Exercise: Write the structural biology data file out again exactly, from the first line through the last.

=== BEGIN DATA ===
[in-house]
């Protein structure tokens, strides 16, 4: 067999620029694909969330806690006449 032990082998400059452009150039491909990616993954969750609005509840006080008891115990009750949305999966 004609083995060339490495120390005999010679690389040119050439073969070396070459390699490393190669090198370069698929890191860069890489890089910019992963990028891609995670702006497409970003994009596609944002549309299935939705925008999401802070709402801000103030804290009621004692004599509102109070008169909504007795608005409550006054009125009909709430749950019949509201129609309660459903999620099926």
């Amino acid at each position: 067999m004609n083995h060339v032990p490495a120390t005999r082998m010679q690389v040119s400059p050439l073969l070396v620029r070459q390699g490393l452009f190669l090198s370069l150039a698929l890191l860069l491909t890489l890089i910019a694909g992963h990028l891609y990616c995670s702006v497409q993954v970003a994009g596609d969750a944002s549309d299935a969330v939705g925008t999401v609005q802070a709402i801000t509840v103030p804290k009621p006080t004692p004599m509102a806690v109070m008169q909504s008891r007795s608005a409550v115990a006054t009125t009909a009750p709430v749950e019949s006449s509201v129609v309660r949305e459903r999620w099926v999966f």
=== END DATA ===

[in-house]
């Protein structure tokens, strides 16, 4: 067999620029694909969330806690006449 032990082998400059452009150039491909990616993954969750609005509840006080008891115990009750949305999966 004609083995060339490495120390005999010679690389040119050439073969070396070459390699490393190669090198370069698929890191860069890489890089910019992963990028891609995670702006497409970003994009596609944002549309299935939705925008999401802070709402801000103030804290009621004692004599509102109070008169909504007795608005409550006054009125009909709430749950019949509201129609309660459903999620099926």
């Amino acid at each position: 067999m004609n083995h060339v032990p490495a120390t005999r082998m010679q690389v040119s400059p050439l073969l070396v620029r070459q390699g490393l452009f190669l090198s370069l150039a698929l890191l860069l491909t890489l890089i910019a694909g992963h990028l891609y990616c995670s702006v497409q993954v970003a994009g596609d969750a944002s549309d299935a969330v939705g925008t999401v609005q802070a709402i801000t509840v103030p804290k009621p006080t004692p004599m509102a806690v109070m008169q909504s008891r007795s608005a409550v115990a006054t009125t009909a009750p709430v749950e019949s006449s509201v129609v309660r949305e459903r999620w099926v999966f």